Do electric vehicles spell trouble for the UK national grid?

Published on 24th July, 2018

‘The best laid schemes o’ mice an’ men gang oft agley’

– ‘To a Mouse’ by Robert Burns

Battery-powered car technology has been around a long time. Electric cars were first invented and developed in the nineteenth century and by the early part of the twentieth century, in the USA they accounted for just under 40% of all cars on the road. Until recently, this represented the high point of electric car usage.

With discovery of large scale petroleum reserves, development of extensive national road networks and the invention of the electric starter motor, attention turned to the internal combustion engine as the dominant means of propulsion because of its extended range capability. The concept of electric propulsion didn’t entirely disappear – for example, its use in forklift trucks, milk floats and golf carts was commonplace throughout the twentieth century due to their more limited range requirements. Electric powered trains have also remained prolific on many networks since, despite the higher infrastructure set-up costs compared with coal initially and subsequently diesel, electric traction is more suited to steep routes and in general is more efficient.

Credit: Pexels

The resurgence of interest in electric cars in the last 10 years is due to the climate change debate and the consequent drive to decarbonise the transport sector. The UK Government has recently announced that all sales of new petrol and diesel cars will be stopped by 2040. France has made a similar announcement. Car manufacturer Volvo will produce only electric or hybrid vehicles from next year. Meanwhile, BMW has said that an electric version of the Mini will be built from 2019 onwards.

Widespread use of electric vehicles (EVs) will have profound effects on the volume and pattern of electricity usage and the National Grid is understandably concerned to understand what is likely to happen and how to cope with such effects.

About 12 months ago, the Grid published its 2017 Future Energy Scenarios (FES) – at the extremes, the scenarios cover a low EV growth forecast where EVs account for about 15% of vehicle sales by 2050 and a high growth forecast in which EV sales account for 90% of total sales. The impact of the government’s announcement on stopping diesel and petrol sales by 2040 is captured at the higher end of the EV growth scenarios.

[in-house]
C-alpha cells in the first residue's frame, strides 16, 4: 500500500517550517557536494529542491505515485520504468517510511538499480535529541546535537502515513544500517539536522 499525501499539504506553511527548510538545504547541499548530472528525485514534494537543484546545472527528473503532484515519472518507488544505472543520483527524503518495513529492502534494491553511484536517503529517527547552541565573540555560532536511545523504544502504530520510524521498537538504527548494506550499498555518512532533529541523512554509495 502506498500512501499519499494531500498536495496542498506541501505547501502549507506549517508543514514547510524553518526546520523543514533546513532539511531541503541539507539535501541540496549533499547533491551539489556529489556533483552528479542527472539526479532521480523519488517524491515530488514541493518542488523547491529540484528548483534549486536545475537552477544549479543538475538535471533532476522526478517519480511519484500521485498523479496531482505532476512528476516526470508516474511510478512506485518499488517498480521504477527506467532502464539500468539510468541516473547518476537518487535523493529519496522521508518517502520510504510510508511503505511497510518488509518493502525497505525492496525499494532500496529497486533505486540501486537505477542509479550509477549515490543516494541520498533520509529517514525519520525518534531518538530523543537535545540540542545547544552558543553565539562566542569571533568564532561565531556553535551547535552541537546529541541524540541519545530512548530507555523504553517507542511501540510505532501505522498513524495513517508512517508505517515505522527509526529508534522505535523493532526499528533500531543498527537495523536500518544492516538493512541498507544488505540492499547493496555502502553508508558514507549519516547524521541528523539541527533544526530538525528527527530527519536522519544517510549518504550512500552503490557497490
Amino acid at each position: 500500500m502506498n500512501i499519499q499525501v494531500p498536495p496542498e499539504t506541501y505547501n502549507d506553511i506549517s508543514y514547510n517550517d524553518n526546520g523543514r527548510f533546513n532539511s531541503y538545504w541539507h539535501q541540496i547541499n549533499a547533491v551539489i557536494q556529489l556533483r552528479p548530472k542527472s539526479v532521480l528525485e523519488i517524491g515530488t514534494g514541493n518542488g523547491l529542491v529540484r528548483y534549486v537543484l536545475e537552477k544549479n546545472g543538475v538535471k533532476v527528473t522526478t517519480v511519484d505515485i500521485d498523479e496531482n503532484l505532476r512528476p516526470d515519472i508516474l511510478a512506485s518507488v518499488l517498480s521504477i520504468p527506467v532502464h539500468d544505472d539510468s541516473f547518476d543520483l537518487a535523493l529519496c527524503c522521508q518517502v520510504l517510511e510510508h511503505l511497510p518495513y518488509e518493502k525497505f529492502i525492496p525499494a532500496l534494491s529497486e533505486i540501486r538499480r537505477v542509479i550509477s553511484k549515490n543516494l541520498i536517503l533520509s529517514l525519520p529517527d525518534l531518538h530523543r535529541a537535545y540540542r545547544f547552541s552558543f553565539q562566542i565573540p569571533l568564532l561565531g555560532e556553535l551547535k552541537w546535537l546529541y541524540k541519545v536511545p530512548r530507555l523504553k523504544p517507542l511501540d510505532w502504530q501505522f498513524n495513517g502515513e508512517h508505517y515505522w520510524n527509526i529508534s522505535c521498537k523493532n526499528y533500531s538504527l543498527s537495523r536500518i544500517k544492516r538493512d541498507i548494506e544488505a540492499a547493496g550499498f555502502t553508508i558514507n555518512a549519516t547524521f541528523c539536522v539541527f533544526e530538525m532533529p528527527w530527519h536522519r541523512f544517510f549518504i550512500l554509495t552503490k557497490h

In the FES, the Grid looks at a scenario called “Consumer Power” which involves the highest growth of EVs. In this scenario, consumers are driven by the desire for the latest technology and the impact is such that EVs create an annual demand of 46 TWh – or about 11% of 2050 national demand. The potential impact of the high EV growth scenario on peak time electricity demand is particularly striking, implying that EVs will create an extra 18 GW of demand by 2050 – the equivalent of an extra 30% on top of today’s peak demand!

With even just a passing awareness of how modern consumer psychology works, it seems by no means implausible that a “Consumer Power-like” scenario will actually happen and perhaps sooner rather than later. If that is the case, strategic planners at National Grid should already be starting to think about all the additional power stations that will need to be built to cope with this demand surge.

The scenario described above presents a stark potential reality which concentrates the mind. In truth, there are still many unanswered questions about how such an EV-dominated future will unfold.

Battery technology has evolved quickly in recent years – will this trend continue and what will this mean for the range capability and recharging needs of EVs in, say, 10 years time?

Will charging be done at private charging points at home in the evening or at forecourts as and when necessary like petrol and diesel. If the former, it’s easy to envisage millions of motorists needing to charge their cars at the same time in the evening and creating the kind of peak demand surge outlined above. If the latter, the implication is that recharging can be done quickly, perhaps using “flash battery” technology which could allow vehicles to run long distances from a five-minute charge.

Another unanswered question is to what extent the capability will exist to use EVs as a source of power supply. On the scale of EV take up envisaged, the stock of EVs will collectively constitute a reservoir of stored power that could be fed into the UK electricity network – particularly at times of system stress. Will smart technology enable individuals to feed their battery power into the network cost effectively?

In planning for a future with significant EV growth, the only certainty at this point seems to be that EVs are here to stay. Beyond that, the Grid probably has little option but to plan for uncertainty. While, the future path cannot be accurately predicted, different outcomes can be identified and their implications understood. Meanwhile, the capacity to remain alert to emerging trends and to adapt quickly to new circumstances will be essential.

EnDCo offers both producers and consumers of electricity direct and transparent access to the wholesale market and is well placed to help these participants take advantage of the opportunities arising from the ongoing growth and development of new technology.

For further information, please email me at:

Les Abbie, CEO, EnDCo